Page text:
RARA-AVIS: Gold Medal: Edward S. Aarons

From: William Denton ( buff@pobox.com)
Date: 29 Aug 2002

I know there are some fans of Edward S. Aarons and his Sam Durrell books around here. I read one last Gold Medal for the month: ASSIGNMENT ANGELINA (Gold Medal T2309, 1958), which is the earliest of the seven or eight Aarons books I have. I read one before, set in Thailand during the Vietnam war, and didn't like it much. This one had a good pace and some good characters, but it's no Matt Helm.

There's a little gang of four people: a thug, a normal(ish) fellow, a German chemist (not in the pharmacist sense), and his beautiful and much younger American wife. The book has a nice opening, where the four track down former army mates of the thug and the normal(ish) guy. Their company moved some important papers at the end of WWII and the bad people want one of them. They find it, but not before Sam Durrell, hard-case secret agent, is after them.

Now, Durrell works for K Section, but he's seconded to another equally mysterious American spy agency. Something needs investigating, so they send in one man. They don't watch him closely enough, which is their fault. He acts stupidly, which is his. Tough superspies shouldn't make silly mistakes, and Durrell does. I hate that. An old girlfriend, a beauty with bayou cunning and seductive wiles, latches on to him and follows him around. Matt Helm would never put up with that. Durrell goes soft when she's held hostage, then takes her to New York and lets her wander around, even though she wants to kill the people he's supposed to watch. The more I think about it the more it seems the only well-written and sensible characters in the book are the villains.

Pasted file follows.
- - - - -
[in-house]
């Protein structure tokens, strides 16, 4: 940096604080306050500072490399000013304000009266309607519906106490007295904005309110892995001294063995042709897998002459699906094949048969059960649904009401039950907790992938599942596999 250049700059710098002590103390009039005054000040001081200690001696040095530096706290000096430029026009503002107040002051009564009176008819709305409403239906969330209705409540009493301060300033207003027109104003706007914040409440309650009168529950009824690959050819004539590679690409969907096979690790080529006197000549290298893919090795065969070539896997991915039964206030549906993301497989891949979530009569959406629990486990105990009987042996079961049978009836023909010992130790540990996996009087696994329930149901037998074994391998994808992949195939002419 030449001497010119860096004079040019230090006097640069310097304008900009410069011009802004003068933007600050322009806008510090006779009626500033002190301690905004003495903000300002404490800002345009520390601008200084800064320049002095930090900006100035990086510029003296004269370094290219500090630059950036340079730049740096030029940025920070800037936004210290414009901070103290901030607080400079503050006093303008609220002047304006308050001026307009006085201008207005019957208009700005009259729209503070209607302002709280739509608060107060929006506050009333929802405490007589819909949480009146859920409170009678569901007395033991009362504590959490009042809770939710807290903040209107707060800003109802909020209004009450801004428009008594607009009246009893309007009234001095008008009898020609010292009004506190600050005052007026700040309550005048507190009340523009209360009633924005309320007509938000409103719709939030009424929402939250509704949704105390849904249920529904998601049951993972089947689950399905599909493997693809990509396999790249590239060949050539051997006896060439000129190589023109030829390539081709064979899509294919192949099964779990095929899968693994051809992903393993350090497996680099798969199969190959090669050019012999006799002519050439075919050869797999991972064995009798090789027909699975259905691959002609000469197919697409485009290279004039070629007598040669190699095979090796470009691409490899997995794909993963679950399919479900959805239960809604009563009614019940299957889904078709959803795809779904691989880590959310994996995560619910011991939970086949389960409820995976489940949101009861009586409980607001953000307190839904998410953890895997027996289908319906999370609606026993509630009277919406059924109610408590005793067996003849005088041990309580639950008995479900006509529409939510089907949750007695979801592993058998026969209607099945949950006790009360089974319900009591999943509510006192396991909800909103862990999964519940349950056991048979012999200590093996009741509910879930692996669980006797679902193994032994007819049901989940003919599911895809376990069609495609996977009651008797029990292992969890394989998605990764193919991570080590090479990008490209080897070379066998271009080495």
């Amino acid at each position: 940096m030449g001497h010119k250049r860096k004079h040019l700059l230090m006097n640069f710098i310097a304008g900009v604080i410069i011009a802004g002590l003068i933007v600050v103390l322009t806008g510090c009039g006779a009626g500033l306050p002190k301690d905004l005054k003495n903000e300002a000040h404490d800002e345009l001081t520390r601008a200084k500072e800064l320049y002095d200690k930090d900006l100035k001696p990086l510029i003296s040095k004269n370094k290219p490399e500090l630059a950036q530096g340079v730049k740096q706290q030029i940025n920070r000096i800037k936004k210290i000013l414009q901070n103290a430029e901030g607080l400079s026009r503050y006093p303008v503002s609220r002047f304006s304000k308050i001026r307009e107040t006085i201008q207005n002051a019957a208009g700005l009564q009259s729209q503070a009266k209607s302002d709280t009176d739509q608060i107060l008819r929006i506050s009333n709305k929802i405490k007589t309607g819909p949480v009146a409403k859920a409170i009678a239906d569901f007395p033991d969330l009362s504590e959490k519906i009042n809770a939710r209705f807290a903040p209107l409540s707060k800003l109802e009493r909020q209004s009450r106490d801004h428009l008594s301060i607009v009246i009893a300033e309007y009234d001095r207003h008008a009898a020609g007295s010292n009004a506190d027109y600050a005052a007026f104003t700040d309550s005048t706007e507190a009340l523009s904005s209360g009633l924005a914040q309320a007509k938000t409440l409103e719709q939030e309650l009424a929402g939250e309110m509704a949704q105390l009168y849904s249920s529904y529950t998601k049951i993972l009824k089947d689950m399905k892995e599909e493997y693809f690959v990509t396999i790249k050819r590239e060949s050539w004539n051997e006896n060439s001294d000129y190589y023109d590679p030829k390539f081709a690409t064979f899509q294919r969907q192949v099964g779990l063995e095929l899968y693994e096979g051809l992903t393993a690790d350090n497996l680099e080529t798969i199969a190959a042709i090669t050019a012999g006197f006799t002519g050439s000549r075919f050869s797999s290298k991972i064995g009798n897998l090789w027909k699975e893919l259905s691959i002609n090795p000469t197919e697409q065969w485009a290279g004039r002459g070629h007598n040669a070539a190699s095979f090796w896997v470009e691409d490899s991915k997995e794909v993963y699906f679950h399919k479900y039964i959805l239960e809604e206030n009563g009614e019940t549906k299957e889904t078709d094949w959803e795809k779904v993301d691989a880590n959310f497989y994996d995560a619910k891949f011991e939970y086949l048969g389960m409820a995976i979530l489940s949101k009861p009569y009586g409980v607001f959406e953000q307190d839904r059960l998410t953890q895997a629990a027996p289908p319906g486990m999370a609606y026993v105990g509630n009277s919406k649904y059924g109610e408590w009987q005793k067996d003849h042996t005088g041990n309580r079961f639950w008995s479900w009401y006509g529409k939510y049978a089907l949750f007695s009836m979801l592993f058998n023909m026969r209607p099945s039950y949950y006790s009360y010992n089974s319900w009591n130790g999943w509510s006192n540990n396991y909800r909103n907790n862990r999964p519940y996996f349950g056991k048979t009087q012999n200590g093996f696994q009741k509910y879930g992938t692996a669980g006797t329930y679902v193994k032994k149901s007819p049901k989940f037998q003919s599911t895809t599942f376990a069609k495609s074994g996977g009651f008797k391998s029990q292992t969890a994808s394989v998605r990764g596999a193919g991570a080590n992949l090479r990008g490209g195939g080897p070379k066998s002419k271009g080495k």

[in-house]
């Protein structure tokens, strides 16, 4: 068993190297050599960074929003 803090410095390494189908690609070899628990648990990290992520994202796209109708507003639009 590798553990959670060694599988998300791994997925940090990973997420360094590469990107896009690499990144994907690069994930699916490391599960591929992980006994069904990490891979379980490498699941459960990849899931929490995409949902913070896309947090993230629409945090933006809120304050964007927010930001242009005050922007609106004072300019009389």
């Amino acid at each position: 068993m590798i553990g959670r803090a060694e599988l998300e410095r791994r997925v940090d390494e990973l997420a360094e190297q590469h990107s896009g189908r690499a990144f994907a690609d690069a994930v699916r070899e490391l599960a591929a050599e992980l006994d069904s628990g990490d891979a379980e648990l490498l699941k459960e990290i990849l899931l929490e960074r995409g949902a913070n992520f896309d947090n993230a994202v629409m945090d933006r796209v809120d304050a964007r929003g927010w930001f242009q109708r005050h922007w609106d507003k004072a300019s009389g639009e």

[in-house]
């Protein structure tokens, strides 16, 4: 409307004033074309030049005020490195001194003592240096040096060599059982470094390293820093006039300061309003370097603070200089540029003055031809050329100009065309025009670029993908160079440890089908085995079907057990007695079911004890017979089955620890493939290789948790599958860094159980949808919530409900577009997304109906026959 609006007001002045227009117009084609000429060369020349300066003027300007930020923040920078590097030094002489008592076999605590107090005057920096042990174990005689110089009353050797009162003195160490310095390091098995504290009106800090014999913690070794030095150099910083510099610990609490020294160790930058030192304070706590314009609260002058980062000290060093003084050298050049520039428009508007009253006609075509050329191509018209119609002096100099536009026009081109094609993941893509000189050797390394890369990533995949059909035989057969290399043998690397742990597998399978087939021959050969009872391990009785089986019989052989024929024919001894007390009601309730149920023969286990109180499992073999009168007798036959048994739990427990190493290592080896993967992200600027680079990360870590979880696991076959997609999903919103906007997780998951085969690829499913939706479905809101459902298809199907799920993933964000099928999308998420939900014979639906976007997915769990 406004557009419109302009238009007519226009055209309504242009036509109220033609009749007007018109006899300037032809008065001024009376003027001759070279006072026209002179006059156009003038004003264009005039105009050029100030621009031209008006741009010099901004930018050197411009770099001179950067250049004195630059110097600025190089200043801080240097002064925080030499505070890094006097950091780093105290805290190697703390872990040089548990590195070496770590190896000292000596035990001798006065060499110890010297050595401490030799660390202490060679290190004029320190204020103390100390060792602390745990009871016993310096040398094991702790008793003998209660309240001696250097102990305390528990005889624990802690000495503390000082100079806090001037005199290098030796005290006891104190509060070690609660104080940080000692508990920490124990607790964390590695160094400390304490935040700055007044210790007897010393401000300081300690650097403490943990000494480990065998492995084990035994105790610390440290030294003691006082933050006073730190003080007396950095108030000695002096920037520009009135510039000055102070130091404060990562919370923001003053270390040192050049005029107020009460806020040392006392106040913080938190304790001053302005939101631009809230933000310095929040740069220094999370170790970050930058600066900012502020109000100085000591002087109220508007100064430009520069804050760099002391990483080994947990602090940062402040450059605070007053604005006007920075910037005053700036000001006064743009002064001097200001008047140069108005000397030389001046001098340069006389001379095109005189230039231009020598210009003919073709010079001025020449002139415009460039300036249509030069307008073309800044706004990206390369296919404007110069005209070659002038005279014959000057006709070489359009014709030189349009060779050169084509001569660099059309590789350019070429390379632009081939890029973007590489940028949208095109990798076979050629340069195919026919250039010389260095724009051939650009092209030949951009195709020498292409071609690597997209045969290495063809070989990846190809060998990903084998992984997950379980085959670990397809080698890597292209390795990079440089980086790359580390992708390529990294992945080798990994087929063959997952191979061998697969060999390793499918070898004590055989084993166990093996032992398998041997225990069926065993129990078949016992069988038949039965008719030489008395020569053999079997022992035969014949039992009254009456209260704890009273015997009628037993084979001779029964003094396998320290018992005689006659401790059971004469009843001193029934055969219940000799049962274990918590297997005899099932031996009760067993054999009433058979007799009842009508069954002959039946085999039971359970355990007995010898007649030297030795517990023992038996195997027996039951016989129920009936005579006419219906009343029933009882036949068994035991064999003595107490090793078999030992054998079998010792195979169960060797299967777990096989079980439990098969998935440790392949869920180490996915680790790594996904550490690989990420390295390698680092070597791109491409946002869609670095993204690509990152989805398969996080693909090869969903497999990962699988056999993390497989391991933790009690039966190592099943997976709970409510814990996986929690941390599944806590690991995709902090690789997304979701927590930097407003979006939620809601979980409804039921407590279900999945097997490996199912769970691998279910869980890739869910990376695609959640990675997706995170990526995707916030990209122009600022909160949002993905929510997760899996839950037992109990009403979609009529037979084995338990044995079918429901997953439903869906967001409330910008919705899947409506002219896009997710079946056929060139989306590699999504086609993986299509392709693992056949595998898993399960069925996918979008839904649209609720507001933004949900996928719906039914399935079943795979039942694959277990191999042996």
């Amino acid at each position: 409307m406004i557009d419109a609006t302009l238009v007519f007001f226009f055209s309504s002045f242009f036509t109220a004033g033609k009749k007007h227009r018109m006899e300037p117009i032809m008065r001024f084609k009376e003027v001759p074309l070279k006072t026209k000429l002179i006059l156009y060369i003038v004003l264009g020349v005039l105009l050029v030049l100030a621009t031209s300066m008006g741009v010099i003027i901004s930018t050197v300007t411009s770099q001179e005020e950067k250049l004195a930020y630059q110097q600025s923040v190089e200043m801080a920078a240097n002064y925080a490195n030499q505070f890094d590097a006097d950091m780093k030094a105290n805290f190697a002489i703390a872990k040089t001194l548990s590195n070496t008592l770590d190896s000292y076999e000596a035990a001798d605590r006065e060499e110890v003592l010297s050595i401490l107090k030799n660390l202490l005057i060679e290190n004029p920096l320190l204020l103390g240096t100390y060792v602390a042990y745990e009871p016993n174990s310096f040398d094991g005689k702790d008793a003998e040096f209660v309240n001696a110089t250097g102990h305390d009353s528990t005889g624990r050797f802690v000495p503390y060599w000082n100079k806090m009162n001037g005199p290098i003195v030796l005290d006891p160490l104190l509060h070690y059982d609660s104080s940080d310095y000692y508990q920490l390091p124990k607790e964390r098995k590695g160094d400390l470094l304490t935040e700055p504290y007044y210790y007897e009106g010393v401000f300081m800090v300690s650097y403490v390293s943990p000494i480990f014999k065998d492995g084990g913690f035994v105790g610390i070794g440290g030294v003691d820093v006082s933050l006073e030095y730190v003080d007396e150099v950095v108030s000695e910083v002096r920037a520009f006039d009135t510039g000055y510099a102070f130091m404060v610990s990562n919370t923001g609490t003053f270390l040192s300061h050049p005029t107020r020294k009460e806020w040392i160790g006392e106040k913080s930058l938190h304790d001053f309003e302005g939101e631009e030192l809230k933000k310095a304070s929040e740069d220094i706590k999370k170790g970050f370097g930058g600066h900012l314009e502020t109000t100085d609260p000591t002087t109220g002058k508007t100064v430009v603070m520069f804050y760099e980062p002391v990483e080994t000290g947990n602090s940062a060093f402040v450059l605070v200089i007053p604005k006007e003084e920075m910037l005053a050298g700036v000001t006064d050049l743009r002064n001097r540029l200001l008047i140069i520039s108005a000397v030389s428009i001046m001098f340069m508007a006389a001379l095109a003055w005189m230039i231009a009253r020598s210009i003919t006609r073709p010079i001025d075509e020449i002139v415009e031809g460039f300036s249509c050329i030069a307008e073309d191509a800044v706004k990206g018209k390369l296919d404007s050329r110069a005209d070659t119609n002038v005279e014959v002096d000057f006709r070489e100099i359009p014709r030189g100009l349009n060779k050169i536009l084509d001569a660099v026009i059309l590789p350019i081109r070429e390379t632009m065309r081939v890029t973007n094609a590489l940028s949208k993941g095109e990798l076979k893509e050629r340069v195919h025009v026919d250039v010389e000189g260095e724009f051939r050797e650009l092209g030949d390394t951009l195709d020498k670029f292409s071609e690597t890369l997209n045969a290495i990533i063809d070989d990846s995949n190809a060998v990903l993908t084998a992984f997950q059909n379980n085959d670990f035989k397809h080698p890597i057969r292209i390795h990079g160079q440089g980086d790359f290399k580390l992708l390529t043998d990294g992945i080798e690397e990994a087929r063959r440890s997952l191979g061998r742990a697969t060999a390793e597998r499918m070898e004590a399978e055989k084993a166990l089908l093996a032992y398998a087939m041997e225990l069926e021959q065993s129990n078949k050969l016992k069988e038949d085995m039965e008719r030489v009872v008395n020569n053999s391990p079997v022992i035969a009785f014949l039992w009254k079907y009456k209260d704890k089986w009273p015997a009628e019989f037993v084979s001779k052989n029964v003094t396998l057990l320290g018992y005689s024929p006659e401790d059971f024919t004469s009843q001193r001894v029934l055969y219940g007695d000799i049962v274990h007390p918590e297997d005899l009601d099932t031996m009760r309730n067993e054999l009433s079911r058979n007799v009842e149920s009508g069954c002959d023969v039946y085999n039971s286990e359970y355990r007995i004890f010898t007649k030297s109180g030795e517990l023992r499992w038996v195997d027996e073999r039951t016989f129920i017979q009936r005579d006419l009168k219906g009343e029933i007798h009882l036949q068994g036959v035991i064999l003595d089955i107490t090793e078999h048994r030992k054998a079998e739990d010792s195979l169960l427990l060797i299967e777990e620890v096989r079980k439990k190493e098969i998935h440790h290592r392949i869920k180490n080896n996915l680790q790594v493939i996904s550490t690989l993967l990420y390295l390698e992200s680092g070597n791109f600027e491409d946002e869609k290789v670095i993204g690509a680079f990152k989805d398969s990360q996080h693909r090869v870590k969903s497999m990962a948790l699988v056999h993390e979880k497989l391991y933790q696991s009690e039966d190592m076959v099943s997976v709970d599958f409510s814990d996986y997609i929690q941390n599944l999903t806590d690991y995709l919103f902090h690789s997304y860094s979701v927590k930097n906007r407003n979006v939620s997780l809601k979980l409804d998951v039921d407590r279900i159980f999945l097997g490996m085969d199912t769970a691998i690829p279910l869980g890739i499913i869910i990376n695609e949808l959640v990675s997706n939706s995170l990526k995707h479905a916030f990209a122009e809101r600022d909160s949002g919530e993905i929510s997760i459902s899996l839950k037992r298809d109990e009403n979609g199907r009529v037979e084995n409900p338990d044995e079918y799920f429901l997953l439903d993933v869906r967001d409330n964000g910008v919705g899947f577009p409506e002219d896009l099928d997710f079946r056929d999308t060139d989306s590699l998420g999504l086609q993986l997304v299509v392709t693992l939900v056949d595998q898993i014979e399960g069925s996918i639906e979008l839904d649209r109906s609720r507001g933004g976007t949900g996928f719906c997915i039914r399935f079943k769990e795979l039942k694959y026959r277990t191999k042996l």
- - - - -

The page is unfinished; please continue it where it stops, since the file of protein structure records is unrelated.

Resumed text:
Aarons keeps the story going nicely, and he's certainly a better writer than William H. Duhart, but I think I've had about enough of him.

I've enjoyed reading the Gold Medals this month. My thanks to those who suggested the theme. Donald Hamilton, John D. MacDonald and Richard Prather are all fine writers. Even if a Gold Medal isn't too good, there'll be a few good things in it--some dialogue, metaphors, an action scene--that help make up for the bad parts. If it's very good, it's 144 pages of lean, crisp writing that you can't put down, that makes you wonder why everything these days is so bloated. If it's not good, at least it's over fast.

And the covers attract a lot of attention on the subway.


William Denton : Toronto, Canada : http://www.miskatonic.org/ : Caveat lector.

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